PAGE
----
“Please be assured that from the first day we heard of you, we haven’t stopped praying for you, we are simply asking God to give you wise minds and spirits attuned to his will, and so you can acquire a thorough understanding of the ways in which God works.”
“We concentrate on this, and pray that you’ll live well for the Master, making him proud of you as you work hard in his orchard. As you learn more and more how God works, you will learn how to do your work.”
“We pray that you’ll have the strength to stick it out over the ‘long haul”—not the grim strength of gritting your teeth but the “glory-strength” God gives. It is strength that endures the unendurable, and then spills over into joy, thanking the Father who makes us strong enough to take part in everything bright and beautiful that he has for us. ”
This is a paraphrase that I made of Colossians 1:9-12, using the Message Bible. This is one of those “scripture” prayers, often found in the Psalms, but also in the Epistles. It does seem as Paul actually prayed as he wrote. This prayer is indeed evidence of this. It has the wonderful side effect of praying while doing something else, and what that might look like, especially when done discreetly and appropriately.
“Tensile” is a most interesting word, and concept. It has the idea of being stretched without being torn apart. A perfect word to describe intercessory prayer.
Do we really pray enough? It isn’t a question of “volume” but of quality, and precision. When I am focused and begin to be directed to a certain person, or a very idea— I start to pray, focused and accurate. But in the “quantity” aspect. I do admit I often falter and fumble this.
The content of this man’s prayer was fabulous, and incredibly strong. It does seem that it covers quite a few bases. We can draw out so much. And yet I keep coming back to the manner in which Paul prayed. I wonder if we could be taught to do the same?
Somehow we start praying in this same level. By faith we can weave that tensile strength into hearts of those we love, and understand the hearts of our brothers, or sisters.
Do you know someone who seems like he or she has “lost touch” with reality? Does this person talk about “hearing voices” no one else can? Does he or she see or feel things no one else can? Does this person believe things that aren’t true?
Sometimes people with these symptoms have schizophrenia, a serious illness.
What is schizophrenia?
Schizophrenia is a serious brain illness. Many people with schizophrenia are disabled by their symptoms.
People with schizophrenia may hear voices other people don’t hear. They may think other people are trying to hurt them. Sometimes they don’t make any sense when they talk. The disorder makes it hard for them to keep a job or take care of themselves.
Who gets schizophrenia?
Anyone can develop schizophrenia. It affects men and women equally in all ethnic groups. Teens can also develop schizophrenia. In rare cases, children have the illness too.
When does it start?
Symptoms of schizophrenia usually start between ages 16 and 30. Men often develop symptoms at a younger age than women. People usually do not get schizophrenia after age 45.
What causes schizophrenia?
Several factors may contribute to schizophrenia, including:
- Genes, because the illness runs in families
- The environment, such as viruses and nutrition problems before birth
- Different brain structure and brain chemistry.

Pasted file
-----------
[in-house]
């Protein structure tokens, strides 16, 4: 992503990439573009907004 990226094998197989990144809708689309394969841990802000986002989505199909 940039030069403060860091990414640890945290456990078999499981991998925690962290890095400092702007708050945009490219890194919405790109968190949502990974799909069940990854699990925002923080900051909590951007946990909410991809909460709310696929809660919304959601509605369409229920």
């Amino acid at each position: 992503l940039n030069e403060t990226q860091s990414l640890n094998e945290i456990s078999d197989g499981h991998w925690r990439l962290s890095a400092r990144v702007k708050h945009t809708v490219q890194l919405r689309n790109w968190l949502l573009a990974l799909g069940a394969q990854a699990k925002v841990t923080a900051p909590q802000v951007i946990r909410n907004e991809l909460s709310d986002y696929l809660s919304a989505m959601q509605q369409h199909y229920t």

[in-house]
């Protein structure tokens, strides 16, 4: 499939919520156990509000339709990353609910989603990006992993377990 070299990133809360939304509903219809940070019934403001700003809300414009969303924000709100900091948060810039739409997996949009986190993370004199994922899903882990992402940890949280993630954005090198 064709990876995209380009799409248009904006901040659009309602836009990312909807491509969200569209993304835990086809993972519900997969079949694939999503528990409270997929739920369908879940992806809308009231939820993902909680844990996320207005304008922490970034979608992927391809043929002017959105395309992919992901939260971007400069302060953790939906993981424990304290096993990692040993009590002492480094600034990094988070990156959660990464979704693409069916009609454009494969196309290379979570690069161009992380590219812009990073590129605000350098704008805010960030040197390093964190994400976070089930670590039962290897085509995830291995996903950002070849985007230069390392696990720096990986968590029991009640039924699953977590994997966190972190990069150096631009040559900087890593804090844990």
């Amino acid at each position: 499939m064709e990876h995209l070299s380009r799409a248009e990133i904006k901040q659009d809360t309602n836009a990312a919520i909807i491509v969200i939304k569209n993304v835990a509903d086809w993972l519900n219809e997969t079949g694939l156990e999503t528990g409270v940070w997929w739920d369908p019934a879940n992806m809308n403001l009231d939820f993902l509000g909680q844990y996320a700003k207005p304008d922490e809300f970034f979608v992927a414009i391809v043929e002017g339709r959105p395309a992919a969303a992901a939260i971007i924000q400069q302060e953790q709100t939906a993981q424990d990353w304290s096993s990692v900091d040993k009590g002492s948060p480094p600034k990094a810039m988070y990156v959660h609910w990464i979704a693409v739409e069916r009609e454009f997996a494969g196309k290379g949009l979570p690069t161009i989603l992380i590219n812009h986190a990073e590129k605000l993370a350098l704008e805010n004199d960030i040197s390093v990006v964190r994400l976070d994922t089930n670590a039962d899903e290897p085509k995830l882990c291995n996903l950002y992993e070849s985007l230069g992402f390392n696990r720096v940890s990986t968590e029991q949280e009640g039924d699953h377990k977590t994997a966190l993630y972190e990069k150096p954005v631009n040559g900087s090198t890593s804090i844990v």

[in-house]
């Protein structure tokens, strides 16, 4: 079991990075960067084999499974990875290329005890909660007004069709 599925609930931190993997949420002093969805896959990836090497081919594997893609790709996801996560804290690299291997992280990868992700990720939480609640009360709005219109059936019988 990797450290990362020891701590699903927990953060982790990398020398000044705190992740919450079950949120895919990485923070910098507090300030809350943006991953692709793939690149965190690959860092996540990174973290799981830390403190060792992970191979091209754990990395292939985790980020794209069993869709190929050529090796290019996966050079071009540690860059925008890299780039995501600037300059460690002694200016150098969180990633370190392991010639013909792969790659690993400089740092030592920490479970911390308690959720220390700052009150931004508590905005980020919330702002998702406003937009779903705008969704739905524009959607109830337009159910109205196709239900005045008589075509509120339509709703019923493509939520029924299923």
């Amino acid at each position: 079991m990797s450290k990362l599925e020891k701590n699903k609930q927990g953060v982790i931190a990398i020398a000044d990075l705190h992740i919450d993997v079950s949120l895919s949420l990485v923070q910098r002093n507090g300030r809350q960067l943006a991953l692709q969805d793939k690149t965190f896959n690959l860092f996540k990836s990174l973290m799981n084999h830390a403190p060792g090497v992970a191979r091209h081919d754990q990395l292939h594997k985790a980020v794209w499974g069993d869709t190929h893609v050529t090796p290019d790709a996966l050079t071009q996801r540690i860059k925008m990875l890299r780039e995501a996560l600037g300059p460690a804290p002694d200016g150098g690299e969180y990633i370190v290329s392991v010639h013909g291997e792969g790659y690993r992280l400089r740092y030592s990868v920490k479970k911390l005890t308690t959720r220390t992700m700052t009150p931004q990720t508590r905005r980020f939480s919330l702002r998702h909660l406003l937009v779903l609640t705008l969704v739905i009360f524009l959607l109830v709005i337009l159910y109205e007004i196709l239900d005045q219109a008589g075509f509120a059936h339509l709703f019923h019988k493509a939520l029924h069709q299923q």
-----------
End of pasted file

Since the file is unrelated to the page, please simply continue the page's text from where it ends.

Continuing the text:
Scientists have learned a lot about schizophrenia. They are identifying genes and parts of the brain that may play a role in the illness. Some experts think the illness begins before birth but doesn’t show up until years later. With more study, researchers may be able to predict who will develop schizophrenia.
What are the symptoms of schizophrenia?
Schizophrenia symptoms range from mild to severe. There are three main types of symptoms.
1. Positive symptoms refer to a distortion of a person’s normal thinking and functioning. They are “psychotic” behaviors. People with these symptoms are sometimes unable to tell what’s real from what is imagined. Positive symptoms include:
- Hallucinations: when a person sees, hears, smells, or feels things that no one else can. “Hearing voices” is common for people with schizophrenia. People who hear voices may hear them for a long time before family or friends notice a problem.
- Delusions: when a person believes things that are not true. For example, a person may believe that people on the radio and television are talking directly to him or her. Sometimes people believe that they are in danger-that other people are trying to hurt them.
- Thought disorders: ways of thinking that are not usual or helpful. People with thought disorders may have trouble organizing their thoughts. Sometimes a person will stop talking in the middle of a thought. And some people make up words that have no meaning.
- Movement disorders: may appear as agitated body movements. A person with a movement disorder may repeat certain motions over and over. In the other extreme, a person may stop moving or talking for a while, a rare condition called “catatonia.”
2. Negative symptoms refer to difficulty showing emotions or functioning normally. When a person with schizophrenia has negative symptoms, it may look like depression. People with negative symptoms may:
- Talk in a dull voice
- Show no facial expression, like a smile or frown
- Have trouble having fun
- Have trouble planning and sticking with an activity, like grocery shopping
- Talk very little to other people, even when they need to.
3. Cognitive symptoms are not easy to see, but they can make it hard for people to have a job or take care of themselves. Cognitive symptoms include:
- Trouble using information to make decisions
- Problems using information immediately after learning it
- Trouble paying attention.
Helpful Links for Further Thought
Source, NIMH: http://www.nimh.nih.gov/index.shtml